If you saw our Show two weeks ago, you may have seen my glowing example of a cold-damaged Episcia
. I had nonchalantly left it outside on Thursday night when our temperatures dipped below 50F. The next day, it still looked somewhat presentable when I entered it into the Show, but by Sunday afternoon it was so distressed I pronounced it dead. (Episcias sulk at anything below 70F, so cold and wet at under 50F is guaranteed disaster - I know this, and knew this, and yet....)
Although recently temperatures have been mild and humidity high, autumn weather should be arriving soon - just in time for October. Perhaps this is a good time to fish out something I wrote up 9 months ago....
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I am actually writing this in January, when I am already seeing the “fruits” of my lackluster winter care. I think I was unusually inconsiderate (to the houseplants) this winter, but then again, I might be conveniently forgetting that I do the same thing every
Don't let this be you. Photo from January 2011: a Petrocosmea that wasn't given enough humidity through a heated winter.
Anyway, by the time you read this, it will be autumn and winter will be on its way again. Home growing environments tend to turn unfriendly to many gesneriads - dry air, cold drafts, cold windowsills..... What do you do to help your gesneriad collection emerge in good shape in the spring?
Some tips (mostly for home growers in winter, not greenhouse growers):· Pest control.
Check for pests early, especially if you need to do any treatment outdoors.· Check for cold spots.
Windows, windowsills, doorways, walls.... Look for cold spots and check if the plants in those locations can take the cold. Feel your windowsills - depending on the construction material, they may literally be freezing cold. · Check south-facing windows
Check plants in south-facing windows to make sure they aren’t getting too much light during this time of year.· Take cuttings.
Put down some cuttings of your favorite cold-sensitive plants like Episcia and keep them in a warm humid spot. Backup is always good. · Rhizomatous plants.
Some rhizomatous plants like Kohleria may keep growing through the winter in a warm growing area. Others adhere to their internal clocks and will go dormant even if they are in a tropically warm environment. If the plants are dying back, rhizomes can be stored at room temperature or slightly cooler. Kohleria rhizomes can be kept slightly moist, whereas Achimenes rhizomes tend to rot easily and should be kept drier. Either way, it’s helpful to store them in a plastic bag so you can make sure they are not molding or drying up.· Humidify.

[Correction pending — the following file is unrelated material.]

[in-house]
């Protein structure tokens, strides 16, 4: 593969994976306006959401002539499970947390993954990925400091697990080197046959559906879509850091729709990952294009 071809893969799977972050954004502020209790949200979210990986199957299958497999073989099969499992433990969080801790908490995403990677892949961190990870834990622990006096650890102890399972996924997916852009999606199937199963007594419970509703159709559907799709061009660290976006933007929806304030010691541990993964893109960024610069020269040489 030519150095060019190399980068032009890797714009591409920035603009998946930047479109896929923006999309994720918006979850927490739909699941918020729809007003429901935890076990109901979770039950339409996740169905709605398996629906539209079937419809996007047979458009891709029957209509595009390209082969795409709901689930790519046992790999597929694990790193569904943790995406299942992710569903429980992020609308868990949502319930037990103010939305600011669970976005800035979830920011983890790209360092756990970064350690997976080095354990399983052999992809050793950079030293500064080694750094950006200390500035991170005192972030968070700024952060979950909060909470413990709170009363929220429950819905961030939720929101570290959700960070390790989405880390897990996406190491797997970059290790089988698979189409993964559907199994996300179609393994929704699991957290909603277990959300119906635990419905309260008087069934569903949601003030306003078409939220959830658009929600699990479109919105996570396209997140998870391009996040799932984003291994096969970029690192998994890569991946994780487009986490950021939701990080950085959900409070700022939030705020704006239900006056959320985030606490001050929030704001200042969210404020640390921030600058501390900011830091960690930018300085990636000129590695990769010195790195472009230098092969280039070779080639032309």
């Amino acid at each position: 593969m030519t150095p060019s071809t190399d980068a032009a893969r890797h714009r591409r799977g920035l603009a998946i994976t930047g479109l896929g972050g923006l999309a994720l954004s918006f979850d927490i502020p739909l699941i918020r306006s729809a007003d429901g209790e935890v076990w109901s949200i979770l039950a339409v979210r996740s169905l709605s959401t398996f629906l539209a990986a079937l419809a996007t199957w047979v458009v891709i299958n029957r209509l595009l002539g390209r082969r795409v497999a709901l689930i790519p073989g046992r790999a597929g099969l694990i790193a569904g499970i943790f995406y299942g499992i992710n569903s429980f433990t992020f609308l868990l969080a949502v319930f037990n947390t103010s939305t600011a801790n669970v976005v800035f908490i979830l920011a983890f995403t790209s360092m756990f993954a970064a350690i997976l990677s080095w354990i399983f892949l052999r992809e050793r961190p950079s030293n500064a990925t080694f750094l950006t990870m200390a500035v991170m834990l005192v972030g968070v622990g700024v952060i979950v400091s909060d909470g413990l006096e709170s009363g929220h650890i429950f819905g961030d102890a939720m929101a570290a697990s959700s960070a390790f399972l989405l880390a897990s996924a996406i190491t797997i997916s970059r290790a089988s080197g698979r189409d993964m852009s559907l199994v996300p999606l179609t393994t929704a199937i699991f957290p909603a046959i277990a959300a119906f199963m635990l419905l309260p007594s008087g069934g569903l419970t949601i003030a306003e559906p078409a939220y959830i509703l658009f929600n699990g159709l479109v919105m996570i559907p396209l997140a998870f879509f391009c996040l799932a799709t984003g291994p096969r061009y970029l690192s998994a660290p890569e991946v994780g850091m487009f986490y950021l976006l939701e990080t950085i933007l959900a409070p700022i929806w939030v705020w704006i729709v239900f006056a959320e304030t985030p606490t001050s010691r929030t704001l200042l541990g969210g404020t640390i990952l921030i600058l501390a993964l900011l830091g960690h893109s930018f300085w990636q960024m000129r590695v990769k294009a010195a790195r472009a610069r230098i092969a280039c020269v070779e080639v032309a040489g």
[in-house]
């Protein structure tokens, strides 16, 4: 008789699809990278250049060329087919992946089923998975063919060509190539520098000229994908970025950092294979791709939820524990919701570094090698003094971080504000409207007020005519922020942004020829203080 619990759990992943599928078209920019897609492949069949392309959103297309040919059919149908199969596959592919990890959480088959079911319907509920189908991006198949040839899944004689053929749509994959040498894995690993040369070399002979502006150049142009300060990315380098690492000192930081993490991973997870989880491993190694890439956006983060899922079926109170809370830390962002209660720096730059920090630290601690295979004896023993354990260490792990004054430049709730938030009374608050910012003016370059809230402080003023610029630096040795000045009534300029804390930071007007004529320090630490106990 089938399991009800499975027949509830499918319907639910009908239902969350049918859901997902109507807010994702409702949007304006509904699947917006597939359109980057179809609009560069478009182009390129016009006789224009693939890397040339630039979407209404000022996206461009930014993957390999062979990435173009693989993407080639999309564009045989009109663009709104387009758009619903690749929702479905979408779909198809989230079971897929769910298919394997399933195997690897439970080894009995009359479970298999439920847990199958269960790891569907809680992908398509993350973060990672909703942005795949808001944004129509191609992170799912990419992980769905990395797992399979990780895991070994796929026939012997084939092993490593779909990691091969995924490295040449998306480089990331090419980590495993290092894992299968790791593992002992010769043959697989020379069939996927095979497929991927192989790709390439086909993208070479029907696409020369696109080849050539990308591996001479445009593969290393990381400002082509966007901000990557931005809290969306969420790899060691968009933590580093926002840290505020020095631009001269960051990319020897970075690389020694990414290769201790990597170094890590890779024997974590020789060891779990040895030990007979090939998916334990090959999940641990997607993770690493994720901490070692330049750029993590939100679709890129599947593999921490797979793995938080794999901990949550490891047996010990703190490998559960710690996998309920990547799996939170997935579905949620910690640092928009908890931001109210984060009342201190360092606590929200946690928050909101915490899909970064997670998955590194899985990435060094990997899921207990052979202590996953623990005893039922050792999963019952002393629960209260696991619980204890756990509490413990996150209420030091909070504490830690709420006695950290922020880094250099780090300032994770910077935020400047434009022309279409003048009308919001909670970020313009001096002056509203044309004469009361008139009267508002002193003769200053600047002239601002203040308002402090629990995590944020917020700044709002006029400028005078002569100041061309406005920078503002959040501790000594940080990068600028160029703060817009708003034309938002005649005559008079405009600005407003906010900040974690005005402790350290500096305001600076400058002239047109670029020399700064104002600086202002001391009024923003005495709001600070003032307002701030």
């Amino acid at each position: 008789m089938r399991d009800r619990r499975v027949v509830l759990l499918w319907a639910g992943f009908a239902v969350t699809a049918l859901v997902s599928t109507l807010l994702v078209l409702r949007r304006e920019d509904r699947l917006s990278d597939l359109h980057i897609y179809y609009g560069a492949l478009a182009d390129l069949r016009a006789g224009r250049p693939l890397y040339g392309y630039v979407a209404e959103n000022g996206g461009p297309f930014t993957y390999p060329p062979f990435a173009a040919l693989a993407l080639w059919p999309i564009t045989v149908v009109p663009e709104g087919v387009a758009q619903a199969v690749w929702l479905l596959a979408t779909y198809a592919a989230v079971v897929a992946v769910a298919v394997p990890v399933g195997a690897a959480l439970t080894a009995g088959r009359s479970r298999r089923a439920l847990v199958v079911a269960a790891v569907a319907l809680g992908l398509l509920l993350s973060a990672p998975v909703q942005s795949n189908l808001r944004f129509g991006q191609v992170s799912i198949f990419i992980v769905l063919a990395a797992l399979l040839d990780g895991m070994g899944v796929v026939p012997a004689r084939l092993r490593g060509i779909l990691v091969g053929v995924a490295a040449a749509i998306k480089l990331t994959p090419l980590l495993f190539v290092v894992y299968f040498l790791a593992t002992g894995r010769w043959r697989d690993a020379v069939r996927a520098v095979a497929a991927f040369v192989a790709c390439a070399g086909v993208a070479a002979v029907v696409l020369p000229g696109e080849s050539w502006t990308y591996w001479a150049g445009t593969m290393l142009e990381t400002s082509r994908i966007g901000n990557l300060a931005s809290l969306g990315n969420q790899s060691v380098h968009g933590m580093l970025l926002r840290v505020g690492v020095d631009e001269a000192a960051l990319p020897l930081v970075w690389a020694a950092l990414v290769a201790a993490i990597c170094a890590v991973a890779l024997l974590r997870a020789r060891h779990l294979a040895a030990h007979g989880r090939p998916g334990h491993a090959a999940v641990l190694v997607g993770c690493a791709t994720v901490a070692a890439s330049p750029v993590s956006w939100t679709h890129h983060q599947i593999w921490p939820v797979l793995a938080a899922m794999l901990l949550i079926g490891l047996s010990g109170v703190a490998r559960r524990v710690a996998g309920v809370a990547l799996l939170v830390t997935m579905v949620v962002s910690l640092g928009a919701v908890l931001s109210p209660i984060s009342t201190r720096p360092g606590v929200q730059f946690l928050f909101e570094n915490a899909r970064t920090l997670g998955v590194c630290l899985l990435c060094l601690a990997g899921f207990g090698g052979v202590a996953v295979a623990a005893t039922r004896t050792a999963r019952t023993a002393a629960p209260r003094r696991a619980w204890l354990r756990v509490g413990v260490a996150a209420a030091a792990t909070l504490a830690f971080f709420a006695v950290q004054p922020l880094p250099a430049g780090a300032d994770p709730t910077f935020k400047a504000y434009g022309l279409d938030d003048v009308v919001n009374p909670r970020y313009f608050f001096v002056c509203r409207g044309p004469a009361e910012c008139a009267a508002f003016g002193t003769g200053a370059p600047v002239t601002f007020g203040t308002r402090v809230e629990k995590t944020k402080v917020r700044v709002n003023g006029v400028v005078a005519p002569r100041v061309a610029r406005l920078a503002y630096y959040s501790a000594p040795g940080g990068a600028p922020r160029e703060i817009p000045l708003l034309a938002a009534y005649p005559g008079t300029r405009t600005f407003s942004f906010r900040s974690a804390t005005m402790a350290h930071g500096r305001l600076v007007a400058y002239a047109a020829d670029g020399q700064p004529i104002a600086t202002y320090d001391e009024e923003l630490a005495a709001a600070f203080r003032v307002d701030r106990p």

Humidity-sensitive plants like Petrocosmea and Episcia may need extra help when the dry air arrives. You could use a humidity dome, humidifier, humidity trays or reservoirs (if it’s warm enough for the water to evaporate), clear color-less plastic containers, etc. If you are growing in sunlight, be careful with any enclosure as the sun can heat enclosed air to ungrowable temperatures. Grouping plants together, periodic showers, double-potting into a second pot filled loosely with long fiber sphagnum moss, are other tricks that might help.· Watch your watering.
Plants’ water needs tend to go hand-in-hand with their growth rates. In other words, if they are growing less in the winter, they will need less water. But, there is a catch. If you have a warm, dry
growing area (such as in a heated home), the pots may dry up much faster in winter than in summer - I have to INCREASE my watering through the winter for all non-dormant plants that are not in an enclosure. · Trimming and pruning.
Some plants may benefit from some trimming or pruning. For example, some of my Sinningia continue growing weakly on the light shelves, whereas they would be dormant through the winter in a more natural environment. I trim them back sometime in the winter, especially in late winter if there are new shoots emerging.
Do you have more tips? Send me an email - I'd love to hear them.